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    AbstractObjectiveThis study was carried out to compare the functional outcomes after hypogastric artery bypass and coil embolization for management of common iliac artery aneurysms in the endovascular repair of aortoiliac aneurysms (EVAR).MethodsBetween 1996 and 2002, 265 patients underwent elective or emergent EVAR. Data were retrospectively reviewed for 21 (8%) patients with iliac artery aneurysms 25 mm or larger that involved the iliac bifurcation. Patients underwent hypogastric artery bypass (n = 9) or coil embolization (n = 12). Interviews about past and current levels of activity were conducted. A disability score (DS) was quantitatively graded on a discrete scale ranging from 0 to 10, corresponding to “virtually bed-bound” to exercise tolerance “greater than a mile.” Worsening or improvement of symptoms was expressed as a difference in DS between two time points (-, worsening; +, improvement).ResultsThere was no difference in age (72.6 ± 7.3 years vs 73.1 ± 6.4 years), sex (male-female ratio, 8:1 vs 11:1), abdominal aortic aneurysm size (60.1 ± 5.9 mm vs 59.3 ± 7.0 mm), or number of preoperative comorbid conditions (1.9 ± 0.8 vs 2.1 ± 0.8) between hypogastric bypass and coil embolization groups, respectively. Mean follow-up was shorter after hypogastric bypass (14.8 vs 20.5 months; P < .05). There was no difference in the mean overall baseline DS between the bypass and the embolization groups (8.0 vs 7.8). Six (50%) of the 12 patients with coil embolization reported symptoms of buttock claudication ipsilateral to the occluded hypogastric artery. No symptoms of buttock claudication were reported after hypogastric bypass (P < .05). There was a decrease in the DS after both procedures; however, coil embolization was associated with a significantly worse DS compared with hypogastric artery bypass (4.5 vs 7.3; P < .001). In 4 (67%) of 6 patients with claudication after coil embolization symptoms improved, with a DS of 5.4 at last follow-up. This was significantly worse than in patients undergoing hypogastric artery bypass, with a DS of 7.8 at last follow-up (P < .001). There was no difference between the groups in duration of procedure, blood loss, length of hospital stay, morbidity, or mortality (0%).ConclusionsHypogastric artery bypass to preserve pelvic circulation is safe, and significantly decreases the risk for buttock claudication. Preservation of pelvic circulation results in significant improvement in the ambulatory status of patients with common iliac artery aneurysms, compared with coil embolization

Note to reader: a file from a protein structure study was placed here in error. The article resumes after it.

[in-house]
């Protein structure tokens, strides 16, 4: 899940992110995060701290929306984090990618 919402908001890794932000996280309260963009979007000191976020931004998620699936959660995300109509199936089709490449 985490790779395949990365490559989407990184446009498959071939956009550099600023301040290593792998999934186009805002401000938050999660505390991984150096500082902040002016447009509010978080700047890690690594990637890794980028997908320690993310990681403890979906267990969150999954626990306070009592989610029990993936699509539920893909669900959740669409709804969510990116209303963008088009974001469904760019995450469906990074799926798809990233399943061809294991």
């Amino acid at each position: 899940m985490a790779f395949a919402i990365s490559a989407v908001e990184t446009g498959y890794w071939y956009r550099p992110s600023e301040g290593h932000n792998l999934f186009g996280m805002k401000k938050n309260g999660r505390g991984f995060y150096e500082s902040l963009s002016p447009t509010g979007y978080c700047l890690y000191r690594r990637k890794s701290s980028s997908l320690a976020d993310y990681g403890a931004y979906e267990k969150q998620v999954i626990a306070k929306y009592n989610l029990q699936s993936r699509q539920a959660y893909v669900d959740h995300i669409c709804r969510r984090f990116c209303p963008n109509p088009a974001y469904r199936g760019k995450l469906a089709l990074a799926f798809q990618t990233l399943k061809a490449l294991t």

Overt ischemic colitis after endovascular repair of aortoiliac aneurysms